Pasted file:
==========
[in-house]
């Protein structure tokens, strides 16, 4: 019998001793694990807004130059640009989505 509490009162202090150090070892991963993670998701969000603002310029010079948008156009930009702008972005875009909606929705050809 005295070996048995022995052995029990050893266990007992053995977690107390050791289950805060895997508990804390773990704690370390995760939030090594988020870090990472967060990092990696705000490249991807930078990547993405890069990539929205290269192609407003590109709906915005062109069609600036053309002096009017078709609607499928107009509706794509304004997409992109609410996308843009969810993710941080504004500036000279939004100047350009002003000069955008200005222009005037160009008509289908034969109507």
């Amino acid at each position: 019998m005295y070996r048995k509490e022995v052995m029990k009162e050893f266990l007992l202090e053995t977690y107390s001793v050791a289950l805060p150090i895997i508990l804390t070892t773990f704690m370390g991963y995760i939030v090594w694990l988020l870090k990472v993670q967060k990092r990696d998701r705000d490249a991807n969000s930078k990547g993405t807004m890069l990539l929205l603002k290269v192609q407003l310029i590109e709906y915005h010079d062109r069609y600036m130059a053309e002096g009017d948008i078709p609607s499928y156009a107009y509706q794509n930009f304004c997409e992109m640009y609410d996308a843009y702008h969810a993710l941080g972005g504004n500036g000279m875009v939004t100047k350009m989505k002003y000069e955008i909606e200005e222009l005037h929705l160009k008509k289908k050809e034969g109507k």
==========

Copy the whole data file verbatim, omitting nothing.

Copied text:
[in-house]
């Protein structure tokens, strides 16, 4: 019998001793694990807004130059640009989505 509490009162202090150090070892991963993670998701969000603002310029010079948008156009930009702008972005875009909606929705050809 005295070996048995022995052995029990050893266990007992053995977690107390050791289950805060895997508990804390773990704690370390995760939030090594988020870090990472967060990092990696705000490249991807930078990547993405890069990539929205290269192609407003590109709906915005062109069609600036053309002096009017078709609607499928107009509706794509304004997409992109609410996308843009969810993710941080504004500036000279939004100047350009002003000069955008200005222009005037160009008509289908034969109507």
């Amino acid at each position: 019998m005295y070996r048995k509490e022995v052995m029990k009162e050893f266990l007992l202090e053995t977690y107390s001793v050791a289950l805060p150090i895997i508990l804390t070892t773990f704690m370390g991963y995760i939030v090594w694990l988020l870090k990472v993670q967060k990092r990696d998701r705000d490249a991807n969000s930078k990547g993405t807004m890069l990539l929205l603002k290269v192609q407003l310029i590109e709906y915005h010079d062109r069609y600036m130059a053309e002096g009017d948008i078709p609607s499928y156009a107009y509706q794509n930009f304004c997409e992109m640009y609410d996308a843009y702008h969810a993710l941080g972005g504004n500036g000279m875009v939004t100047k350009m989505k002003y000069e955008i909606e200005e222009l005037h929705l160009k008509k289908k050809e034969g109507k």